Effect of Cooking Methods on the Antioxidant Capacity of Plant Foods Submitted to In Vitro Digestion–Fermentation
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AuthorNavajas Porras, Beatriz; Pérez Burillo, Sergio; Valverde Moya, Álvaro Jesús; Hinojosa Nogueira, Daniel José; Pastoriza de la Cueva, Silvia; Rufián Henares, José Ángel
Antioxidant capacityIn vitro digestion–fermentationThermal processingCooking methodsPlant foods
Navajas-Porras, B., Pérez-Burillo, S., Valverde-Moya, Á. J., Hinojosa-Nogueira, D., Pastoriza, S., & Rufián-Henares, J. Á. (2020). Effect of Cooking Methods on the Antioxidant Capacity of Plant Foods Submitted to In Vitro Digestion–Fermentation. Antioxidants, 9(12), 1312. [doi:10.3390/antiox9121312]
SponsorshipEuropean Research Commission (Research Executive Agency) under the research project Stance4Health 816303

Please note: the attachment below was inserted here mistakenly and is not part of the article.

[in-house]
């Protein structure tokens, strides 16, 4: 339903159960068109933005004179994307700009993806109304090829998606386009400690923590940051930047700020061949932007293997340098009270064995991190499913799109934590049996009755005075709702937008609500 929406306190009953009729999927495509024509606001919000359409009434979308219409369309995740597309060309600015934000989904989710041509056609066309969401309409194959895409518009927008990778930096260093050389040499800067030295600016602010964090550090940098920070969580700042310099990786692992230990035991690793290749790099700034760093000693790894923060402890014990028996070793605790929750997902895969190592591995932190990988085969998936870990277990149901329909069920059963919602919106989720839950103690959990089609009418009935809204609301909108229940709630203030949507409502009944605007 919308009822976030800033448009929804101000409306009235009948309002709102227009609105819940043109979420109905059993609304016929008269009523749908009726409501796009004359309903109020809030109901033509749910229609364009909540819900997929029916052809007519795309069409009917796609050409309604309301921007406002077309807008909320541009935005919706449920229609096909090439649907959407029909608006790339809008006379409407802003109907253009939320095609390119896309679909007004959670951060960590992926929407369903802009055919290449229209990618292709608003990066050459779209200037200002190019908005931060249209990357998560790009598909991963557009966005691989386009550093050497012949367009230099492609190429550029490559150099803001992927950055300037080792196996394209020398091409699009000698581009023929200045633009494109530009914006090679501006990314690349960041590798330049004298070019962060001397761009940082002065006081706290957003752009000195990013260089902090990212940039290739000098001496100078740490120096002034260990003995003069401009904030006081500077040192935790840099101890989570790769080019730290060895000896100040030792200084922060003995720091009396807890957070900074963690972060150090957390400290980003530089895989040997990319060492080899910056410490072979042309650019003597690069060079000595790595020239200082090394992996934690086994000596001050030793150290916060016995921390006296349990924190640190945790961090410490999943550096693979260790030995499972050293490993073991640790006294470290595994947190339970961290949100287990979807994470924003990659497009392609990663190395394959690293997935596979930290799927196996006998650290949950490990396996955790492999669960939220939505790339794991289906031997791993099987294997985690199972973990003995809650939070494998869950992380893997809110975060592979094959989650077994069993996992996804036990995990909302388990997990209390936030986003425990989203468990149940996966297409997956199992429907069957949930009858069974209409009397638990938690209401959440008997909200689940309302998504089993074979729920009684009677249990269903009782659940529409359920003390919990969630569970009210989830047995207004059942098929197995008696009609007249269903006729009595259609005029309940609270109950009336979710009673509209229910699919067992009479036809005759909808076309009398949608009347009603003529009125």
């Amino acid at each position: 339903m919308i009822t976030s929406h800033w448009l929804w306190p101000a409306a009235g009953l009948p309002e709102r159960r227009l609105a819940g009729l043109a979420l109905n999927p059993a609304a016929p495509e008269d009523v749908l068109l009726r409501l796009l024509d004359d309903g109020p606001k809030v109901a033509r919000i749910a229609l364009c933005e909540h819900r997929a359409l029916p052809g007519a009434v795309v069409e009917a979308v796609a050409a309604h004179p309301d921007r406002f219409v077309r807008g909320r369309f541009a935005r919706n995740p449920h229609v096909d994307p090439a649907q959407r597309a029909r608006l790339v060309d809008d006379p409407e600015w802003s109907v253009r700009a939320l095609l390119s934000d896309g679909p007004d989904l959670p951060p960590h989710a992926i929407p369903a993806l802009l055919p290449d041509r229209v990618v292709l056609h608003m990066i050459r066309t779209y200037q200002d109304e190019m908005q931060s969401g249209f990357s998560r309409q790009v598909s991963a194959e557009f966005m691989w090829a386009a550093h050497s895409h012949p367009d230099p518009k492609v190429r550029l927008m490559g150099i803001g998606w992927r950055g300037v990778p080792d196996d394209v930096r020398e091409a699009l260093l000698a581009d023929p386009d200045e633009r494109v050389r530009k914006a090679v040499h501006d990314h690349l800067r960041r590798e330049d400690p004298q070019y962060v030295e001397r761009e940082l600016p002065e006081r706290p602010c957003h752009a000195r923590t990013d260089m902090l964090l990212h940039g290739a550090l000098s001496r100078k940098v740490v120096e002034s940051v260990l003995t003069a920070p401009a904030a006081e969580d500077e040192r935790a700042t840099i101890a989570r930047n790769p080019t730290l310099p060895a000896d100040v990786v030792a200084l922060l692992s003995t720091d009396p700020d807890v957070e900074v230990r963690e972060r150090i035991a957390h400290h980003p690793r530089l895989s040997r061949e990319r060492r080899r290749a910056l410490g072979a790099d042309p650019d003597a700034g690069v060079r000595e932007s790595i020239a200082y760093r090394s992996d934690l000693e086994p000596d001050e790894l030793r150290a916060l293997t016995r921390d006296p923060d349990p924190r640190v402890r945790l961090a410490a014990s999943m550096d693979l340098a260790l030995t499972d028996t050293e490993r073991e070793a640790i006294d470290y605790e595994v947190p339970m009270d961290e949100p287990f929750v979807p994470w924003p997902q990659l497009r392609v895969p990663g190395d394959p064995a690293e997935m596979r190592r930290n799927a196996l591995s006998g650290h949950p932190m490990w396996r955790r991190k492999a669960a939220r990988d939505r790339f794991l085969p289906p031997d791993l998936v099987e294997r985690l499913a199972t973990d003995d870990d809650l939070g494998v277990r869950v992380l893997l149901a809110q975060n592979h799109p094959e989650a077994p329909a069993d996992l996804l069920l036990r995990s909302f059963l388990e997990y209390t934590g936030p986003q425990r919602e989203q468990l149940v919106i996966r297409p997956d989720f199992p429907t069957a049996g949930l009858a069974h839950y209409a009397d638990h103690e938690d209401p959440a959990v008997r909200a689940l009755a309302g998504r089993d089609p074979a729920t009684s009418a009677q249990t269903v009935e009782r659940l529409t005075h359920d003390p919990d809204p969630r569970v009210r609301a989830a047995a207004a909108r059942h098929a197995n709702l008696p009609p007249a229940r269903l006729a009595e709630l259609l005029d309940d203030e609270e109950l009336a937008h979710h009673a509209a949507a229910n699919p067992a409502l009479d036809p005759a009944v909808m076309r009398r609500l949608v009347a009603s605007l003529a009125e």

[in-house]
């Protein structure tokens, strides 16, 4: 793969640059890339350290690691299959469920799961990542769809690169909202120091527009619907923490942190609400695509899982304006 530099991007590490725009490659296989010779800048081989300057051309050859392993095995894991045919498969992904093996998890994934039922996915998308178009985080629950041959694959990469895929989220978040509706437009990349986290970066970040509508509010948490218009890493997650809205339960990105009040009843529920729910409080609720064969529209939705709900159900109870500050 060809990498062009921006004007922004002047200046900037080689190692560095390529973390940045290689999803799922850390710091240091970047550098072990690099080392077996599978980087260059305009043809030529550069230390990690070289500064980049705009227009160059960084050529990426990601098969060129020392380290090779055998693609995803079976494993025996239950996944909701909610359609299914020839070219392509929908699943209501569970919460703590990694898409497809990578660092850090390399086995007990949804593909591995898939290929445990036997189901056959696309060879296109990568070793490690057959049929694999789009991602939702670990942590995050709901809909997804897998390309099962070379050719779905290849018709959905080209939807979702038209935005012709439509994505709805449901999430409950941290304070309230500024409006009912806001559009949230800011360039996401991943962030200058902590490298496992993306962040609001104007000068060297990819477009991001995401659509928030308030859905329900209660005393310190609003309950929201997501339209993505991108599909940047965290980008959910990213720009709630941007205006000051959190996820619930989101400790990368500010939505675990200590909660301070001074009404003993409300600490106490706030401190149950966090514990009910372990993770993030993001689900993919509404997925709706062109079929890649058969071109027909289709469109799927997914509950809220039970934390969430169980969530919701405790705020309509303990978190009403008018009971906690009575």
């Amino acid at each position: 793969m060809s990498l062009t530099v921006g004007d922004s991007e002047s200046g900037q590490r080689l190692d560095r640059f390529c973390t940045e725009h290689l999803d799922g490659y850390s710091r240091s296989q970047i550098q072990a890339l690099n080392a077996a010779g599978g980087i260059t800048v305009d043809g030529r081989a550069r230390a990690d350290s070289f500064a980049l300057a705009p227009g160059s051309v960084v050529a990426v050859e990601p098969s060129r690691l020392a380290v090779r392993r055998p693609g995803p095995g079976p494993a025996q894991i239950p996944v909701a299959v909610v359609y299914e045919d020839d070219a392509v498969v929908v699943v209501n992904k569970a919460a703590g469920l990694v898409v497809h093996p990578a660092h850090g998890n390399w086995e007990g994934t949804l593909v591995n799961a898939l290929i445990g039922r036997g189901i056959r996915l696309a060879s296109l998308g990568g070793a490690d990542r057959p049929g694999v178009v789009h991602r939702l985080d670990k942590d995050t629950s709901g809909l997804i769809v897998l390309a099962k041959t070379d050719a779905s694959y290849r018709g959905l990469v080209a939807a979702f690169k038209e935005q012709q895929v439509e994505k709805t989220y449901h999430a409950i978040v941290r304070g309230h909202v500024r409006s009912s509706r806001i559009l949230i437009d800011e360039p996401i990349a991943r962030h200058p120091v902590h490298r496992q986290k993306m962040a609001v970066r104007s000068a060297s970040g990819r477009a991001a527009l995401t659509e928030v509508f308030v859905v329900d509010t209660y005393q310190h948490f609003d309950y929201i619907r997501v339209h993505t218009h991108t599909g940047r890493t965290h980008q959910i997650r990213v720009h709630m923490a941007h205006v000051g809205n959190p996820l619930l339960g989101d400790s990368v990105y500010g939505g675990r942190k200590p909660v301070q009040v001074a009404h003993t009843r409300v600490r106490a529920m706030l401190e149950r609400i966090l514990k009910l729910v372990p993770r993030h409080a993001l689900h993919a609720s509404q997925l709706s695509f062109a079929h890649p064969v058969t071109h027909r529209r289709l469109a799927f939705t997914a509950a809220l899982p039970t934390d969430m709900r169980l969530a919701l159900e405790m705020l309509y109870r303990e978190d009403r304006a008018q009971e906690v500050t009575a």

The antioxidant capacity of foods is essential to complement the body’s own endogenous antioxidant systems. The main antioxidant foods in the regular diet are those of plant origin. Although every kind of food has a di erent antioxidant capacity, thermal processing or cooking methods also play a role. In this work, the antioxidant capacity of 42 foods of vegetable origin was evaluated after in vitro digestion and fermentation. All foods were studied both raw and after di erent thermal processing methods, such as boiling, grilling roasting, frying, toasting and brewing. The cooking methods had an impact on the antioxidant capacity of the digested and fermented fractions, allowing the release and transformation of antioxidant compounds. In general, the fermented fraction accounted for up to 80–98% of the total antioxidant capacity. The most antioxidant foods were cocoa and legumes, which contributed to 20% of the daily antioxidant capacity intake. Finally, it was found that the antioxidant capacity of the studied foods was much higher than those reported by other authors since digestion–fermentation pretreatment allows for a higher extraction of antioxidant compounds and their transformation by the gut microbiota.